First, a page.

After the Galwan Valley incident, the Centre initiated talks with e-commerce giants in India like Flipkart, Amazon and Snapdeal to ensure that all merchandise listed on their apps and websites bear the ‘Country of Origin’ tag. This was part of the government’s strategy to check imports, especially from China. Earlier the Government e-Marketplace (GeM) had made it mandatory for sellers to declare the Country of Origin while registering new products on the GeM portal. Subsequently, in a meeting held on June 25 with the Department for Promotion of Industry and Internal Trade (DPIIT), the e-commerce companies stated that they are ready to comply with the new requirement, but they never agreed on a timeline.
When push comes to shove
In July, Amit Shukla, a lawyer moved the Delhi High Court to seek implementation of the Legal Metrology Act, 2009, which also mandated displaying country of origin on products sold online. The move to display the country of origin was aimed at helping consumers make informed choices. But it was easier said than done.
In an article published by Livemint, a top executive of an e-commerce company said that, “The government doesn’t want to give a timeline to implement this, as it could adversely affect the seller and e-commerce ecosystem. But now, since this is a legal case, it will also mean a formal route will be charted for punishing the non-compliant sellers.”
What this means is that, if required, the government can force the hands of e-commerce companies and ask them to delist their inventory, which may lead to a dip of approximately 25% in goods listed online. The government can even use the Legal Metrology Amendment Rules, 2017 to penalise sellers who do not comply. E-commerce companies have started implementing the new guidelines issued by the government, but considering the sheer number of products, we won’t be surprised to see this whole exercise go on for another 4-5 months.
The compliance challenge
Thanks to Mr Amit Shukla’s proactiveness, e-commerce companies have directed their sellers to display the country of origin, in the new and existing product listings, as per the Legal Metrology Act. However, based on our research, we found that making a rule mandatory and implementing it are two different things. We looked up some random listings online on Flipkart and Amazon and found that the country of origin tag was present only for recently launched products.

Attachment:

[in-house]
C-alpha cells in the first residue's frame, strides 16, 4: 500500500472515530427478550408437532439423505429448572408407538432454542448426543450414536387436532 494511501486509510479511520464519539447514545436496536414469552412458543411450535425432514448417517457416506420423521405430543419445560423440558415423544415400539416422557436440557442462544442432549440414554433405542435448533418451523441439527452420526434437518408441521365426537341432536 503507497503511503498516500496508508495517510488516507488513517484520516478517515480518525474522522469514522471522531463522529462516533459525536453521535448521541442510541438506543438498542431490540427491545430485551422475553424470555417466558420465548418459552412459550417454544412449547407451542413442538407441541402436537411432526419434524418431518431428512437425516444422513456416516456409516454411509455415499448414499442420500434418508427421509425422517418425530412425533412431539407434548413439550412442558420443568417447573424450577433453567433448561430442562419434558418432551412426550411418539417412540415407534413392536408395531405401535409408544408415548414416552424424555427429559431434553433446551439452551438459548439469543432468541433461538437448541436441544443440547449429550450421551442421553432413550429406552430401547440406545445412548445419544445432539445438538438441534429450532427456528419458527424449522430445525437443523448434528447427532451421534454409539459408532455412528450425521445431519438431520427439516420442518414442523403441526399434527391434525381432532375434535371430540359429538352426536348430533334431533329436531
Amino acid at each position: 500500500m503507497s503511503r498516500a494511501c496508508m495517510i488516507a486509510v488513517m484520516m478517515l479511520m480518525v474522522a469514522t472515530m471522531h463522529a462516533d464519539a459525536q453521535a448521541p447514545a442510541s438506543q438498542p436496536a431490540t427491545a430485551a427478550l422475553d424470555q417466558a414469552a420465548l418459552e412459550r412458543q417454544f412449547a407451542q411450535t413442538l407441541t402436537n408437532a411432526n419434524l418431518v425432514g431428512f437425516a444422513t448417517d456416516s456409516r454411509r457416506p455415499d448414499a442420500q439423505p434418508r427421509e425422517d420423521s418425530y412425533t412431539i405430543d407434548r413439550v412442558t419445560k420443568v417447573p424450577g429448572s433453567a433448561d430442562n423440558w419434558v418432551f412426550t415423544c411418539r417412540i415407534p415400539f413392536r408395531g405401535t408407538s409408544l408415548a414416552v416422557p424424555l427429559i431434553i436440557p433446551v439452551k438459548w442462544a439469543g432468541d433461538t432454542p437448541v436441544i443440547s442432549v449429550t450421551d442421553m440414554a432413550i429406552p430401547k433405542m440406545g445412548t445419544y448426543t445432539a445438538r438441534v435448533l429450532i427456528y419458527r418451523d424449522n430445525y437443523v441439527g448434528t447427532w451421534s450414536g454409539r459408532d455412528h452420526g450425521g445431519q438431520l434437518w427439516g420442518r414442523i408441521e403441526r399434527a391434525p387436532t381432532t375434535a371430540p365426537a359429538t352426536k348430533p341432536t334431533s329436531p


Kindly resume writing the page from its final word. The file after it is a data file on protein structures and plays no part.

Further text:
The challenges don’t just end there. Multiple sources of products are also making it difficult for sellers to categorise the name of the country as they face issues in ascertaining the exact origin of the product. In the case of resellers, what can the marketplaces do? They usually source their products from a wholesaler. So, in that case, should they mention the source of the wholesaler or the source of their own purchase? Clarity on many such issues are still lacking, and as of now, no official notification has been released by the government since July regarding this matter.
Last month, two leading e-tailers asked sellers to display the country of origin in their product listings, adding that providing inaccurate country of origin might lead to delisting. We don’t know the exact date from which Amazon and Flipkart began mentioning the country of origin on their site, but there is one thing we know for sure; Amazon had mandated its sellers to update the country of origin tag by August 10. And as of the publication of this article, neither Flipkart nor Snapdeal, have set any deadline for their sellers to follow.
That said, we did notice one more thing. For a company with no official deadline, Flipkart has integrated the country of origin tag to their listings in a slightly better way than Amazon. Also, the information was relatively easy to find on Flipkart, but the same can’t be said about Amazon and Snapdeal. These two companies have not made any visible effort to show the country of origin, even after almost two months since the ruling.
Flipkart mentions the country detail in a section called ‘Manufacturing, Packaging and Import Info’, under the ‘Specifications’ section of a listing. For some products such as branded mobile phones, Flipkart also provides the details of the importer and packers besides the manufacturer. However, things are a little different on Amazon. In the case of products from India, Amazon mentions ‘Made in India’ right in the title of the product, likely with the aim to promote locally sourced products. However, in the case of products of foreign origin, Amazon mentions the country of origin further below – as if it is a deliberate attempt to make it difficult for the customer to access this information.
What happens next?
The government has set September 30 as the deadline for e-commerce companies to complete the assigning of the ‘Country of origin’ tag for both new and existing items listed on their platforms. This comes after e-commerce trade unions sought another 6-7 months in extensions to comply with the rules.
It is obvious that the companies are not too keen about implementing this rule. It will hurt their business because a bulk of these products have some or the other connection with China. And given the current state of our economy, the firms must be feeling confident that the government won’t enforce large penalties on them. Why? Because it might affect many dependent SMEs and ultimately end up hurting the government’s $5 trillion economy dream. And going by the online shopping festivals held recently, it is quite evident that ‘Boycott China’, for most e-commerce companies are just hollow words.